Provably Beneficial AI – Stuart Russell | CogX 2019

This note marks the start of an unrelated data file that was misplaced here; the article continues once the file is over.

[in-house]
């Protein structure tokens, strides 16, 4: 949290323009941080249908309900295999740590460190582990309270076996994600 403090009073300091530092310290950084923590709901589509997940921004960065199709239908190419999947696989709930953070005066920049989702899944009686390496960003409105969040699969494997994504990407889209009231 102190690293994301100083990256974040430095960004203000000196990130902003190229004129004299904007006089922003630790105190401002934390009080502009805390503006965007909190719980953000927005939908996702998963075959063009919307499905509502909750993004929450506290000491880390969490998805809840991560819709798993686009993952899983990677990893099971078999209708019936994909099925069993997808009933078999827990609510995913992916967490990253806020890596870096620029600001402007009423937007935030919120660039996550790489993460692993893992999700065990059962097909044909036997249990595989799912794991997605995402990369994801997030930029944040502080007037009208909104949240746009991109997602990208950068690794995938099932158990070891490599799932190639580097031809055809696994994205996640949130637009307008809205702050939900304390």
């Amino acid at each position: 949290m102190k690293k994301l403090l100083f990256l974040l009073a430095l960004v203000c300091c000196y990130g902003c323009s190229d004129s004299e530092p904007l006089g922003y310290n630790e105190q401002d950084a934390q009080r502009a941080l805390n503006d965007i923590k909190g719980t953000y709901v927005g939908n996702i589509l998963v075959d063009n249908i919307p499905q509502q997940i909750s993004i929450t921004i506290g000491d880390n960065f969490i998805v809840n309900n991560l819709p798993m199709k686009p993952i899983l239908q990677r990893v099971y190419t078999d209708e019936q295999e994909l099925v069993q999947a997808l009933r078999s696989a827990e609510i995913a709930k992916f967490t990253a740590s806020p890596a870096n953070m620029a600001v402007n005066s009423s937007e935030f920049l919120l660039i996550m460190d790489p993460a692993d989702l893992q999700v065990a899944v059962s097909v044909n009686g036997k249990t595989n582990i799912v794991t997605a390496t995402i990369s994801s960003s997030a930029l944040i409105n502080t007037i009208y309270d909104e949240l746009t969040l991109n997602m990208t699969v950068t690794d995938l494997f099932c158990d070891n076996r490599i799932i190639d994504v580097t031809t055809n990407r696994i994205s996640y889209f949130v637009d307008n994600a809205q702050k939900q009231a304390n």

Hello everyone. Good morning everybody. So today I’m going to fill Phil or promise I made yesterday to talk about a different way of thinking about AI that leads to what we call provably beneficial AI systems. So let me take you back in time to the first edition of the textbook on AI. And back then we had a section in the last chapter called what if we do succeed. And this question was actually prompted as this little section from the chapter shows by a little vignette in a book by David Lodge, who some of you will have read his books, Small World Changing Places about academics. And by a coincidence David Lodge bought our house in Birmingham and his books are about academics going from Birmingham to Berkeley. And I had just got a faculty position at Berkeley so I was going from Birmingham to Berkeley. So I read one of his books and in one scene a graduate student goes to a conference, this is literary theory and asks the assembled grandees on the stage what if everyone agreed with you. And clearly they had never thought about this question before. What would be the consequence? What would follow if they were actually right? And you could ask people in AI the same question. What would happen if we actually succeeded in our goals as a field? Right, now if you asked a cancer researcher what would happen if you succeeded? They would say well then we could clear cancer, be very straightforward. But people in AI really had never thought about it. And if you asked Alan Turing, well he did think about it and he said we would lose control. Very straightforward answer. So this question has re-emerged in the last few years, people like Elon Musk, Stephen Hawking, Bill Gates, talking about the possibility that we might lose control to machines that are more intelligent than ourselves. And just for fun I imagined an analogous situation that might arise if there was a super intelligent alien civilization that sent us an email saying okay well in about 30 to 50 years we are going to arrive on Earth. And if you look at the response from humanity to the prospect that super intelligent AI would arrive on the Earth in 30 to 50 years, which actually most AI researchers believe. So this is not a far out view of people who know nothing about AI, this is not people with tin foil hats. This is the majority of professional AI researchers believe that within 30 to 50 years we will have super intelligent AI. And what are we doing about that? Right? Basically nothing. So it would be as if we replied to the aliens sorry we’re out of the office, we might even send them a little smiley face to go with it. But we are really doing nothing. Now I think if the aliens said we are arriving in 30 to 50 years we would be having a complete global panic attack and doing everything we could to prepare for the alien arrival and figure out what they were like and so on and so forth. But with the arrival of super intelligent AI we are just assuming that it is no different from the arrival of the next iPhone or something like that right, no longer much of a big deal. And it is a big deal and we have to figure out what happens if we succeed. And when you think about it if we succeed in the standard model of AI which basically works like this, there’s a human being who has to specify the objective, here I’m showing specifying the objective as some of discounted rewards but it could be a goal, could be a utility function, cost function. And then the machine is simply going to carry out whatever objective the human supplies. This is the standard model for AI. And the reason why succeeding in this model would be a bad idea is that we cannot specify the objective correctly. So this is not a new point, this is there in the legend of King Midas, it’s there in the sorcerer’s apprentice. If you ask for the wrong thing and you get the wrong thing then you are going to be extremely unhappy in King Midas’s case. He got what he asked for, everything I touched turns to gold including food, water, family and then he dies in misery and starvation. So how do we deal with the fact that we are pursuing a standard model whose logical conclusion with super intelligent AI could be arbitrarily catastrophic for the human race? That should make you pause. If it doesn’t make you pause there must be something wrong, right? Because most of you are working in this field which has this as its logical conclusion. Let’s actually look at something that’s happening even now optimizing the wrong objective. In this case optimizing click through. So we know that this is what many of the online algorithms that do content selection in social media on Twitter, on Facebook and so on, recommendation systems, they are all trying to optimize an objective of getting you to click on things. So I think the idea was the following, right? Suppose you have, let’s just think about your political interests, just to pick a random example. And we’ll put your political interests on a scale from left to right where we have neo-fascist on the right and then we have Berkeley on the left. And let’s pose you’re a summer in the middle. Actually imagine this is your mom or your dad, you know, they’re nice people. They don’t have strong political opinions. Sometimes they’ll read an article from the Guardian, sometimes they’ll read an article from the telegraph, but you know they’re typically not subscribing to the Daily Stormer, which is a popular newspaper in the United States these days. They’re actually very middle of the road. And the fact that they have broad somewhat weak preferences means that it’s not that easy to send them stuff that they’re guaranteed to click on. So the algorithms basically try out various articles. And the red ones are articles that the person doesn’t click on. So they try a very left-wing article, didn’t click on that, try a very right-wing article, didn’t click on that, try one in the middle. Oh, that worked, they clicked on that. Try a few more, that one didn’t work, that one worked, that didn’t work, that one worked. Good, okay. So now we’re gradually getting a sense of what kind of person this is. So I think this is what the Facebook engineers had in mind, that the system would learn what you like and what you don’t like. And then they could send you things that you like. So that would be the idea. Now if you were an extreme right-winger, then all these articles, the ones on the left would all fail, and the ones on the extreme white would succeed. And then again, the algorithm works around the spectrum trying to find out where you are and gradually discovers that you’re an extreme right-winger. And notice that at the extreme right, you have a narrower variance, right, which means that there’s a higher probability that you’re going to click on articles that are sort of at your centroid. And this is the only assumption we need that at the extremes you have a lower variance in your interests. Okay. Now this is the picture I think that the Facebook engineers had in their head. But what actually happened was this, that you take a person who’s in the middle and the algorithm learns to send a whole bunch of stories at a little bit to one side or the other. And as you read those stories, your actual preferences, your political views and opinions start to change. And gradually you move over here until you become a neo-fascist. So now your mom or your dad is a neo-fascist. And this happens to millions of people. Their kids go home for Thanksgiving as they do in the United States in November and find that their mom and dad have turned into neo-fascists. And this must be rather disconcerting. So what happens? Well, this is the result of using a simple reinforcement learning algorithm that is trying to optimize click-through. That’s it, right? So 50 lines of code have broken up the European Union, destroyed NATO, and possibly eliminated Western democracy. That’s an algorithm from chapter 21 of the first edition of the textbook. And imagine if that was actually a really intelligent or even a super intelligent algorithm, that knew much more about human psychology and the human mind, how much more effective would it be at achieving this kind of objective? So this is just a little warning to us. But when we turn over things to systems that optimize objectives and that’s the wrong objective, we can have catastrophic effects. So how do we actually get into this mess? We’re now pursuing a scientific discipline whose endpoint is our own destruction. Well, if we go back to the beginning of the field, we wanted to figure out how to make machines intelligent. In order to do that, we basically said, well, what does it mean for a human to be intelligent? A human is intelligent. If their actions can be expected to achieve their objectives. This is the definition of rationality. You could argue that it goes back to Aristotle. And in AI, initially it was pursuit of objective stated as goals. Then it became rewards, utilities, as parability theory was added with machine learning, it’s loss functions. And then we said, OK, let’s take that definition and apply it to machines. So now machines are intelligent if their actions achieve their objectives. That seems perfectly reasonable. We just took the definition of intelligence for humans and we transferred it directly to machines. So this is not just AI, actually. This is other disciplines that really are sort of a pillar of 20th century technology. The control theory, economic statistics, operations research. They all operate on the same model. And this model is wrong. This is a mistake. It only works when you have the possibility of detecting that you put the wrong objective in and resetting the machine when you can test things in simple cases where the scope of action of your system is limited so that the downside of a mistake is very restrictive. But as I just illustrated in the case of social media, our AI systems now have global impact. And so when you put in the wrong objective, you have global negative consequences. So this model has worked only because our systems are too stupid and too limited to have serious downside. And we no longer in that period. So we need a better model for how to build intelligent systems. So what I’m proposing is that the way we think about what we want to build an AI is not intelligent machines in the same mold as human intelligence, but actually intelligent systems whose only objective is to achieve our objectives, not their objectives, not objectives that we put into the machine, but objectives that remain within us. And if this is actually what we can do, if the machines are indeed pursuing our objectives, the ones we truly hold our true preferences about the future, then those machines are necessarily beneficial to us. Now of course the difficulty is that if the objectives are in us and not in the machines, then how are the machines supposed to figure out what to do? And so that’s why I’ll explain in the next few slides. So here’s how it works. First of all, then we design robots to pursue an objective which is the realization of human preferences. And when I say preferences, I don’t mean preferences over different kinds of pizza, I mean preferences over entire futures. So everything that you could possibly care about for as long as you could possibly care about it, that’s what I mean by preferences. And the key point is that the robots do not know what those preferences are. And we will see that it’s this uncertainty about preferences that actually guarantees that the robots remain deferential to human beings indefinitely. And this is a key point that I think is somewhat unexpected, that uncertainty about objectives implies safety and deferential behavior. There has to be a connection between the humans and the machines. There has to be some way for the machines to eventually gain evidence, gain information about human preferences so that they can be useful to us. And the way they do that is by observing human behavior. So everything that people do, including sitting here and listening to me, is providing evidence about your preferences. Everything the human race has ever written is about people doing things and other people being upset about it and all of this provides evidence about human preferences. So there’s a vast amount of evidence that we have and that machines can access about what humans do, what makes humans happy, unhappy, and what we want the future to be like. When we take these principles and turn them into a mathematical framework, it’s called an assistance game. So it’s a game in the sense of game theory because there are necessarily at least two agents involved, both the machine and the human being. So it’s a game theory formulation. It’s an assistance game because the machine is designated, constituted to be of assistance to the human being in achieving the same objective. Now if you think back to the way AI was defined classically in the previous editions of the textbook, for example, and you describe that as a graphical model. So in the graphical model, we have random variables and you may have an enra-horribleistic dependencies between the random variables and we may have observations of some of those random variables. So here, this diagram is showing that in the classical view of things, the human objective is observed by the machine and the machine’s behavior depends on what the human objective is and we assume that the human objective is perfectly known. Now in this graphical model, if you know anything about graphical models, you can simply remove the human behavior because now the objective is a sufficient statistic for the machine to decide what to do, which means the human can be jumping up and down saying, stop, stop, you’re going to destroy the world and the machine says, well, I already know the objective, so I already know that what I’m doing is perfect and so whatever you’re saying is just hot air, I’m not going to pay any attention to it. And this is the classical view and this is what I’m arguing is a mistake. Now when the objective is not observed, then if you know anything about graphical models, you know that the human behavior and machine behavior remain coupled to each other. And this coupling is what’s going to keep us safe and so let’s try to understand a bit more about how this coupling works. So first of all, let me give you some concrete examples, image classification, right? This is one of the standard methods of, sorry, it’s one of the standard goals of AI going back to the 1950s, take an image, decide what are the objects in it, what categories do those objects belong to? And so how is that formulated as a machine learning problem? We define a loss function and we minimize the loss function on the training set. So we adjust all the weights of the deep learning network or whatever other kind of vision algorithm you have and then by that process, we can optimize the loss on the training set and we hope that that gives you good predictions on the test set. Now usually and certainly in all of the computer vision competitions, the loss function is expressed as a matrix that’s uniform, meaning that the cost of misclassifying a dog as a cat is the same as misclassifying an apple as an orange or an apple as a cat or a dog as an apple or whatever. And the problem is that it’s also assumed that it’s the same cost for misclassifying a human as a gorilla. Now what happened when, so this is actually something that Google Photo did. Someone uploaded their photos to Google Photo and Google Photo classified them and their girlfriend as gorillas. And then that person tweeted an image of this screen to the world and it cost Google hundreds of millions of dollars in sort of emergency public relations damage control and loss of goodwill and problems with their own employees and so on and so forth. It was a big catastrophe. So what should we do instead? Well I suppose they should have thought, okay what is actually our loss function? I’m willing to bet that they just went ahead with a uniform loss matrix because usually in machine learning we actually don’t worry too much about what the loss function really is. But the loss function is very large. There are thousands of categories of objects and so the loss matrix would be hundreds of millions of entries. And so if they had actually thought what is our loss function they would then have realized well it’s vast and we don’t know what it is. And if you don’t know what your loss function is then you need to behave in a much more robust way. You should say for example perhaps it’s too dangerous to classify this image because there’s a high tail parability that this has a very expensive entry in the loss matrix and therefore I shouldn’t classify it. And in fact since this is our, so this is now what happens. Any time you show Google photo and image of a gorilla it says I’m not quite sure what this is. So that’s I think that’s probably a manually inserted piece of code. So this is just one example right that when you start to think about the fact that you don’t always know what the objective is you actually end up having to design completely new algorithms, completely new workflows for machine learning and those workflows will give you systems that are much more robust that don’t misbehave and that sort of ask permission before they do anything too dangerous. Let’s take another example. Suppose you just asked the robot to fetch the coffee. What does that mean? Does it mean okay fetching the coffee now is my life’s mission. This is my sole purpose in life is to fetch the coffee and anything I do in the pursuit of fetching the coffee is perfectly acceptable including killing everybody else in Starbucks so I can get to the front of the line first and so on and so forth. The answer is no that’s not what it means. What does it really mean? What it really means is that you know all other things being equal I’d rather have coffee than not have coffee. But it doesn’t tell you anything about all the rest of your preferences. It doesn’t tell you whether you’re allowed to kill people in Starbucks. It doesn’t tell you whether you’re allowed to pay you know 36th quid for a cup of coffee if you’re at some fancy hotel. It doesn’t tell you whether you can you know spend three weeks trekking across the desert to find the nearest cup of coffee. If the person happens to say I really could do with a cup of coffee in the middle of the desert. So it’s a very weak piece of information for the robot to work with. So how does the robot do anything at all when it’s got so much uncertainty about the rest of your preferences. Well interestingly as long as you don’t change the rest of the world you can still be useful to the human right. If you can fetch the coffee without messing up anything else about which you’re uncertain in terms of its value to the human then it’s still okay for you to fetch the coffee. So this means that even in the presence of enormous uncertainty about human preferences you can be useful by acting in a sort of a minimally invasive way. And so you naturally get robot behavior that’s very cautious rather than sort of slaughtering people in Starbucks. So let’s look at the mathematical formulation right. The basic assistance game you’ve got a human being and they have some preferences which are called theta. And we’ll assume that the human acts approximately according to theta. They don’t have to be perfectly rational but there has to be some connection between their preferences and their behavior. And then the robot’s objective is to maximize exactly the same theta. But the robot doesn’t know what theta is. So it has some prior parability distribution, p of theta, over what you might be interested in. And then this formulates a mathematical game and then you can in any particular situation you can actually run the algorithm that solves this game that calculates the Nash equilibrium of the game in order to figure out what’s the policy for the robot, what’s the policy for the human. And when you solve these games what you find is that in fact the human is incentivized to teach the robot. So the human solution to this game, it doesn’t just pursue their own preferences, it actually includes teaching the robot about the preferences because that way the robot will be more useful and less likely to do something inappropriate. And on the robot side the robot has been sensitive to ask questions, to learn as much as possible about human preferences so that it can be useful quickly and avoid doing things that are wrong. And the nice thing is that these behaviors are not things that we program. These behaviors simply fall out automatically as solutions of the game. Let me give you a very simple example. It’s called a paperclip game, a little nod to Nick Bostrom’s book Super Intelligence. And in this game there’s only two things that the human might care about, paperclips and staples. And so the state of the world is how many paperclips are there and how many staples are there, P and S. And then the human has to sort of an exchange rate between paperclips and staples. So the exchange rate is theta, it could be that a paperclip is worth a penny and a staple is worth 99 cents or it could be the other way around or they could be worth 50 cents each. So think of the exchange rate as somewhere on a scale between zero and one. And then of course the robot has no idea which one’s the human prefers. So it has a uniform prior over the exchange rate between paperclips and staples. And then here’s how the game goes. So the human being goes first and they have a choice between making two paperclips and no staples, one of each or two staples and no paperclips. Right, so there’s the only three choices for the human. And then the robot gets to go next. So if the human was just to do this choice right now and the human let’s say has a value of 49 cents for a paperclip and 51 cents for a staple, then you can see that the value of making two paperclips would be 98 cents and the value of making two staples would be a dollar two. And so the human by themselves would just make staples. They have a slight preference for staples so that’s what they’d make. And now what happens is the robot gets to choose how many of each it’s going to make. And it has a choice between making 90 paperclips, 50 of each or 90 staples. Now when we solve this game, right, we get a very interesting solution. It turns out that the optimal behavior for the human is not to make the thing that the human prefers, it’s actually to make one of each. And for the robot, the optimal behavior when it sees one of each is to then make 50 of each. And this is optimal for both the robot and the human. And in fact, this is the optimal strategy if the human value for a paperclip versus a staple is anywhere between 44.6 cents and 55.4 cents. This is the optimal solution for the game. So here, what’s coming out of this game is actually a little code. It’s a code for what is the value of the human preference. What is the value of theta? And basically, we’re breaking the range of theta into three segments. And by saying 2,0,1,1, or 0,2, the human is telling the robot which segment is my preference for staples and paperclips. And so automatically, a code for the value of theta emerges as a solution for this game. So this is the first example. Second example is the off-switch problem. So in the off-switch problem, remember that the robot that’s going to fetch the coffee will stop at nothing, right? The classical robot who’s only objective is fetching the coffee. The classical robot is going to kill everybody in Starbucks. It’s going to pay 36 pounds for the cup of coffee. And it’s going to treat three weeks across a desert to get that coffee. Now on top of all that, on top of all this misbehavior, the robot is also going to resist being switched off. Because of course, if anybody switches the robot off, then the robot’s going to fail and it’s mission to fetching the coffee. And that’s one of the reasons for killing all the people in Starbucks because they might switch the robot off. And so we need to eliminate that probability. So this problem of self-preservation as a consequence of having any objective is actually one of the core problems with the classical view of AI, right? A robot that says to itself, OK, I have an objective fetching the coffee. I can’t fetch the coffee if I’m dead. Therefore I need to take any step, any preemptive step, to prevent myself from being switched off. That’s a problematic behavior, right? We want robots not to behave that way, but they are guaranteed to behave that way in the classical view where they have a fixed objective. So it turns out that once you add uncertainty to the objectives, they don’t behave that way. And we can show this with a very simple game, another one. So here the robot gets to go first. And the robot has, let’s say, these choices. The choices are either to press some big red button. The robot is actually not sure what this big red button does. Perhaps the big red button destroys the world. Or perhaps the big red button does something nice for the human. And so the robot has uncertainty about the value to the human, all pressing this big red button. And I’ve shown that on the left. And in this case, the probability distribution for the value to the human, of pressing this big red button has a slightly positive expectation. The other choice for the robot is to commit suicide. So it can say, well, I’m so worried about doing something bad that I’m just going to commit suicide. Right? Now, in this case, if those are the two choices for the robot, the robot would say, okay, well, the expected value of pressing the big red button is a little bit higher than the expected value of me committing suicide. So I’m going to go ahead and press the big red button. Right? But we’re going to give the robot a third option, which is actually to allow the human being to switch off the robot. Right? Now, you might say, well, what’s the point of that? Right? If the robot thought it was a good idea for the human to switch the robot off, then the robot could have just pushed itself off. So how does giving the human the option of switching the robot off gain something for the robot? So the answer is, what happens if the human doesn’t switch the robot off? Then the robot has learned something. The robot has learned that pressing the big red button is actually a good idea, because if it wasn’t a good idea, the human would have switched me off. Right? So now the probability distribution for the value of the big red button has lost its negative quadrant. And so the robot is now confident that it can press the big red button. So now if you look at the two outcomes of allowing the human to switch the robot off, right? There’s an outcome of value zero, and there’s an outcome which is strictly positive. And the expected value of those two outcomes is guaranteed to be higher than the expected value of going ahead and pressing the big red button without giving the human the option of switching me off. And so the theorem says that the robot has a positive incentive to allow the human to switch the robot off as long as there is uncertainty about the value of the action. So as long as the robot is uncertain about human preferences, it has a positive incentive to allow the human to switch the robot off. And so this is a core theorem that connects safety of AI systems to uncertainty about human preferences. Okay. So as you can imagine, things are a bit more complicated than I showed in that example. But here are some of the things that we’re working on. First of all, many parts of AI now get more complicated. They used to have a single agent solving a problem or solving a Markov decision process. And now the human is necessarily involved in all of these decision problems. And so they all become game theoretic. There’s a partially observable variable here, the human preference function. And so things get more complicated and we need algorithms for solving all these different classes of assistance games. We also have to sort of go through the whole, every single chapter of the textbook and redo those chapters to allow for uncertainty in the objective rather than assuming a fixed objective. We also have to deal with the fact that human beings are imperfect. That we do not behave perfectly with respect to our own preferences. There are all kinds of reasons why that’s impossible. For example, when Lisa Doll played a losing move in his game against AlphaGo, we wouldn’t want the robot to look at that losing move and say, oh, I suppose Lisa Doll is trying to lose this match. Right? No, of course he’s not trying to lose. He’s trying his best to win, but his brain doesn’t allow him to play correct moves. So in order to understand human preferences from human behavior, we have to invert human psychology, the human cognitive architecture in all of its gory complexity has to be inverted by the machine in order to get a good, reliable understanding of underlying human preferences. Another set of problems that you probably already think about is the fact that there’s more than one human being in the world. And so robots are going to have to act not on behalf of a single user, but on behalf of possibly of the entire human race. And how do you do that? Well, naively you might say, oh, we should just add up the preferences. Now if you’ve seen Avengers the Infinity War, this is basically Thanos’ theory. So Thanos has this theory that if we got rid of half the people, the remaining people would be more than twice as happy. So he has a moral obligation to get rid of half the people in the universe. And that’s why he’s collecting these little stones. Now we might disagree with that. We might think, no, actually we need a more refined utilitarian theory that wouldn’t lead to that kind of conclusion. And in fact, this question is still hotly debated by philosophers. So they worry about, this is the population size problem. There are problems about future humans. How do we weigh the preferences of the potentially quintillions of human beings who may one day occupy the galaxy compared to the preferences of people living today, the relatively few people who live today? This is an important question. And the problem is if we don’t answer those questions, then the AI system will answer them for us and possibly do the wrong thing. And we wouldn’t want that to happen. So we have to solve core philosophical problems because we are now faced with actually seeing the consequences of our philosophical solutions put into practice. Let me briefly describe one of the interesting things that happens when you have one robot working on behalf of multiple humans. The standard theorem going back to the 1970s from Hassaniy, John Hassaniy, is a economist Nobel laureate. So it’s called the social aggregation theorem. And he says that under the assumption that all of the humans have a common prior belief about how the world is going to evolve in future, if they all believe the same thing, they can have different preferences, but they will have to believe the same things. And if they all believe the same things, and the theorem says that the optimal policy, the only fact, the only Pareto optimal policies that you can enact on their behalf are ones that are basically a fixed linear combination of their preferences. And if you are a egalitarian, then that linear combination would have equal weights for everyone’s preferences. Now, it turns out that if you relax the assumption of common belief, which actually is not very reasonable, right, we all have different beliefs about how the world is going to behave. If you relax that assumption and you allow these different beliefs, then it turns out that the only Pareto optimal policies are ones where the robot is going to give a weight to your preferences depending on how well the future turns out to agree with your predictions. Which is a rather counterintuitive view, right? It says that if you happen to be born with beliefs that turn out to be true, then you’re going to have a much higher weight in the way the world is organized by the robot. In fact, it’s going to basically organize the world to suit you and nobody else. But this is an inescapable theorem. And in fact, everybody will agree to this because everyone believes that their own beliefs are the right beliefs to have. And so they’ll all agree to this because they all think the world is going to turn out the way they think it’s going to turn out. And so they will agree to a policy that looks like this. They’re basically saying, I’m betting. We’re all betting that the world is going to be the way we think the world is going to be. So I think this is a new result. And we’ve yet to figure out, we get to have discussions with the sociologist, political scientist, what they think about this scheme. And we skip over these. So the robot has to deal with people who are, for example, sadistic. So if they derive their jollies from the suffering of other people, should the robot pay any attention to those kinds of preferences? And in fact, Hassani, in his 77 people that talked about social aggregation said that, you know, there’s an exception to this theorem. I am under no obligation to help person X hurt person Y, no matter how much I want to help both X and Y, I don’t have an obligation to help sadists get what they want. Now it turns out, unfortunately, that it’s not just sadists who want other people to have lower well-being. A vast part of human preference structure actually is based on not absolute well-being, but relative well-being. I’m happy because I have a bigger house than the person next door. I have a shiny car. I have more prizes. I have more well-behaved children. These are all relative preferences. And of course, you can improve the satisfaction of relative preferences by decreasing the well-being of the people you’re comparing yourself to. And so pride and envy work in exactly the same way mathematically as sadism. And do we want robots to ignore pride and envy? We’ll let that, you know, if that’s three quarters of our preference structure, then that’s going to have a very serious impact on how the world works. And we better think carefully before we do that. So I’ve summarized these, of course, we always have to talk about on new book. We’ve summarized these ideas in a new book called Human Compatible. It’ll be out in October. It’s already on Amazon if you want to pre-order it. So to summarize, I think we can actually have super-intelligent AI cake, so to speak, and eat it in a sense that if we develop AI systems along these provably beneficial lines, then we don’t have to worry about them accidentally taking over the world or having catastrophic consequences for the human race because we misspecify the objective. But I want everyone to remember that point that we don’t know how to specify objectives correctly. So anytime you build an AI system, think about that point. Do I really know the objective? Do I really know that the machine’s optimal solution to the objective I’m stating is in fact going to be desirable to me? And I think almost always the answer is no. So don’t build your systems that way. I actually find, so we have an ethics stage. This is the Alan Turing stage. There’s a big ethics stage at this conference. I actually find that worrying. What does that really say? So imagine that we went to a civil engineering conference. And there was one stage where we talked about bridges. And there was another stage where we talked about bridges that don’t fall down. That’s sort of what it’s like. So I suppose here we’re not talking about ethics. We’re talking about unethical AI systems. And over there, we’re talking about ethical AI systems. Well, that’s broken. We shouldn’t be talking about ethics. It should be actually just part of what it means to build a good AI system that it doesn’t do things that make people unhappy. That ought to be obvious to you. So there’s lots more work to do. Lots of theory, lots of inverse psychology, practical systems actually starting to build intelligent personal systems using these principles to explore how well it actually works out what kinds of new algorithms we need. And then, as I mentioned, some of these long-term philosophical problems we have to start thinking about how to solve them. There are two other problems with super-intelligent AI that I haven’t talked about. One is misuse. So this guy, Dr. Evil, probably doesn’t want to use probably beneficial AI. He probably wants the old kind. So how do we police the future where AI technology is available to anybody to use for their own purposes? And then the other problem is not misuse, but overuse. So how do we protect our society, our civilization from the temptation to basically turn over everything we know and everything we know how to do to machines? Because it’s just so much less effort. But that would result in an irreversible infealment of human civilization. And we have to think about this. This is not a technical problem. This is a big problem for our culture. And of course, many people would argue it’s already happening. But it’s going to get much, much, much worse when we no longer need to put our civilization into the minds of the next generation because we can put it into the minds of machines instead. Thank you.